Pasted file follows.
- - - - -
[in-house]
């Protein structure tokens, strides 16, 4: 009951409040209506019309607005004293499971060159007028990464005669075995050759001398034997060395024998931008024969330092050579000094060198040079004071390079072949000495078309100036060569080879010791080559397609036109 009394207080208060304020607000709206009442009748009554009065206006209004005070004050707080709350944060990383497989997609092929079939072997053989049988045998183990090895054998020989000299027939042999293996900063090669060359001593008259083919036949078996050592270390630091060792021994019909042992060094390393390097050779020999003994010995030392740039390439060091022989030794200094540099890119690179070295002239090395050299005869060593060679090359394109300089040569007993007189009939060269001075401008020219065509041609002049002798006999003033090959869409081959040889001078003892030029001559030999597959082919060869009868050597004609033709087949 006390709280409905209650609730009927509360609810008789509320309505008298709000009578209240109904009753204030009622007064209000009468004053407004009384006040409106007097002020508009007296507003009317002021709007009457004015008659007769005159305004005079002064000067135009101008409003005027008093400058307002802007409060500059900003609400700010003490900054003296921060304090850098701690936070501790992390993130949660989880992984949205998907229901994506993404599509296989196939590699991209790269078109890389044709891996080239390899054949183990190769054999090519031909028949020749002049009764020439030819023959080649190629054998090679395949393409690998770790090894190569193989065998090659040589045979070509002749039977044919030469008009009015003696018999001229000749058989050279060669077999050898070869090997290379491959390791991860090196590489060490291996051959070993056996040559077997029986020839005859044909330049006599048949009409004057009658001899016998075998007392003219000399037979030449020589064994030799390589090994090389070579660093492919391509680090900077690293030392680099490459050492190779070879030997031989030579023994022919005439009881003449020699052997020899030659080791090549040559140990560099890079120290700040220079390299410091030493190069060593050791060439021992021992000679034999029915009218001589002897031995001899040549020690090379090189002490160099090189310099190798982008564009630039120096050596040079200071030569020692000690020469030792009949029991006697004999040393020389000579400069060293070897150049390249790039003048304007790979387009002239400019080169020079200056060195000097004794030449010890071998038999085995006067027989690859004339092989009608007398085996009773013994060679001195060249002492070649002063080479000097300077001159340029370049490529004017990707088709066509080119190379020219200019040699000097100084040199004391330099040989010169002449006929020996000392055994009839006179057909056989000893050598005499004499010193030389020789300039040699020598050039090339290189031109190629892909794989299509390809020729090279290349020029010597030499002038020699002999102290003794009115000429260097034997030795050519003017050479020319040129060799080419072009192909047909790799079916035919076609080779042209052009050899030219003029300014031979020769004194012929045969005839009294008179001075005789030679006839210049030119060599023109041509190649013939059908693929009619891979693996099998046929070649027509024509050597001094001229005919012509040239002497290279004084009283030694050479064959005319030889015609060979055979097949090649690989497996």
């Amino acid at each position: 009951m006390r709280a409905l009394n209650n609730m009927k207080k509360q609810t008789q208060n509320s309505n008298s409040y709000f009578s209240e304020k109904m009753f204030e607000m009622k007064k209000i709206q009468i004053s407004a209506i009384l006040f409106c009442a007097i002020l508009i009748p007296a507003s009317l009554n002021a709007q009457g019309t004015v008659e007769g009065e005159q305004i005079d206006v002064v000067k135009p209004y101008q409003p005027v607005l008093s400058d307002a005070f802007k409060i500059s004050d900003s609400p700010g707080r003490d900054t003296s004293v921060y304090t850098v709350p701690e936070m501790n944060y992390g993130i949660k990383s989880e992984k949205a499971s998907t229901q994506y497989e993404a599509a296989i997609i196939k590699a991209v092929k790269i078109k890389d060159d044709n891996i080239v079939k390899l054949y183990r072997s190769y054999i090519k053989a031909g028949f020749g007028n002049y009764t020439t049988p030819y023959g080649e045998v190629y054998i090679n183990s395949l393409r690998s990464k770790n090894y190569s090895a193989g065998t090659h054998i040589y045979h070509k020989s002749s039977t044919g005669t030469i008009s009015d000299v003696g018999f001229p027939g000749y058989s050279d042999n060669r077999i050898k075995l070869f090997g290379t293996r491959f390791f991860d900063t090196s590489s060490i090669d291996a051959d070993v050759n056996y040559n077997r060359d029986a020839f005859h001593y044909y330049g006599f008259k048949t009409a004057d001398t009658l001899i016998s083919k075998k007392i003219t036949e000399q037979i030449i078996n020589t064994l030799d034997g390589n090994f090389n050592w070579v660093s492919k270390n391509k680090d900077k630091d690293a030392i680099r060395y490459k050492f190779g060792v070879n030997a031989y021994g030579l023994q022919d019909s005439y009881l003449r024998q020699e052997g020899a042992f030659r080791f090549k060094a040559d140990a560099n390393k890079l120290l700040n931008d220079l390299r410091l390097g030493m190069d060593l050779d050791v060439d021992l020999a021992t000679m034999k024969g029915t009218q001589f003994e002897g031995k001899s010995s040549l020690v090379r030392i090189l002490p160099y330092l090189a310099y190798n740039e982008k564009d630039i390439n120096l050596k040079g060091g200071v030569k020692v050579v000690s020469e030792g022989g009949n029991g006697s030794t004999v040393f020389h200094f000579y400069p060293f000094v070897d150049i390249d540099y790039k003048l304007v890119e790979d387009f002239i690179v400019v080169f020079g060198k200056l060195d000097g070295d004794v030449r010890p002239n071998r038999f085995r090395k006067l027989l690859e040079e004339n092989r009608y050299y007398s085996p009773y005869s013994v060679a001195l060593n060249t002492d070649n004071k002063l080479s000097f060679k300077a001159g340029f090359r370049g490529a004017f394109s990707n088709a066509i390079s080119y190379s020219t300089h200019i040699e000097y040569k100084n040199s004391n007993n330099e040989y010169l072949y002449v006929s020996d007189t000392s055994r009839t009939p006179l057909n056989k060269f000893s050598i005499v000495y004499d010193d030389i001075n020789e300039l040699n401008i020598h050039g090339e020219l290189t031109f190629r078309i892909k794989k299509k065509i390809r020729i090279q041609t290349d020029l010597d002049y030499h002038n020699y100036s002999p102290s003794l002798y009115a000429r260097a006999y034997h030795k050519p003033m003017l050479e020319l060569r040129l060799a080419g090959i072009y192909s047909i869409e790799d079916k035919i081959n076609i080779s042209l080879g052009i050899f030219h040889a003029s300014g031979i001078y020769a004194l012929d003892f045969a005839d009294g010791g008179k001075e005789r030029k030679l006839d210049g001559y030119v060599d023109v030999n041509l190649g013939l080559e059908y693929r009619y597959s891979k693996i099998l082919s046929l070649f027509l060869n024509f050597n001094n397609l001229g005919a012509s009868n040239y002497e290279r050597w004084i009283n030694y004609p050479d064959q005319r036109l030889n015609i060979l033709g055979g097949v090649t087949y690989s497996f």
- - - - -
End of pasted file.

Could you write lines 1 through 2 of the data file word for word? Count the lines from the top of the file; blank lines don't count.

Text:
[in-house]
């Protein structure tokens, strides 16, 4: 009951409040209506019309607005004293499971060159007028990464005669075995050759001398034997060395024998931008024969330092050579000094060198040079004071390079072949000495078309100036060569080879010791080559397609036109 009394207080208060304020607000709206009442009748009554009065206006209004005070004050707080709350944060990383497989997609092929079939072997053989049988045998183990090895054998020989000299027939042999293996900063090669060359001593008259083919036949078996050592270390630091060792021994019909042992060094390393390097050779020999003994010995030392740039390439060091022989030794200094540099890119690179070295002239090395050299005869060593060679090359394109300089040569007993007189009939060269001075401008020219065509041609002049002798006999003033090959869409081959040889001078003892030029001559030999597959082919060869009868050597004609033709087949 006390709280409905209650609730009927509360609810008789509320309505008298709000009578209240109904009753204030009622007064209000009468004053407004009384006040409106007097002020508009007296507003009317002021709007009457004015008659007769005159305004005079002064000067135009101008409003005027008093400058307002802007409060500059900003609400700010003490900054003296921060304090850098701690936070501790992390993130949660989880992984949205998907229901994506993404599509296989196939590699991209790269078109890389044709891996080239390899054949183990190769054999090519031909028949020749002049009764020439030819023959080649190629054998090679395949393409690998770790090894190569193989065998090659040589045979070509002749039977044919030469008009009015003696018999001229000749058989050279060669077999050898070869090997290379491959390791991860090196590489060490291996051959070993056996040559077997029986020839005859044909330049006599048949009409004057009658001899016998075998007392003219000399037979030449020589064994030799390589090994090389070579660093492919391509680090900077690293030392680099490459050492190779070879030997031989030579023994022919005439009881003449020699052997020899030659080791090549040559140990560099890079120290700040220079390299410091030493190069060593050791060439021992021992000679034999029915009218001589002897031995001899040549020690090379090189002490160099090189310099190798982008564009630039120096050596040079200071030569020692000690020469030792009949029991006697004999040393020389000579400069060293070897150049390249790039003048304007790979387009002239400019080169020079200056060195000097004794030449010890071998038999085995006067027989690859004339092989009608007398085996009773013994060679001195060249002492070649002063080479000097300077001159340029370049490529004017990707088709066509080119190379020219200019040699000097100084040199004391330099040989010169002449006929020996000392055994009839006179057909056989000893050598005499004499010193030389020789300039040699020598050039090339290189031109190629892909794989299509390809020729090279290349020029010597030499002038020699002999102290003794009115000429260097034997030795050519003017050479020319040129060799080419072009192909047909790799079916035919076609080779042209052009050899030219003029300014031979020769004194012929045969005839009294008179001075005789030679006839210049030119060599023109041509190649013939059908693929009619891979693996099998046929070649027509024509050597001094001229005919012509040239002497290279004084009283030694050479064959005319030889015609060979055979097949090649690989497996």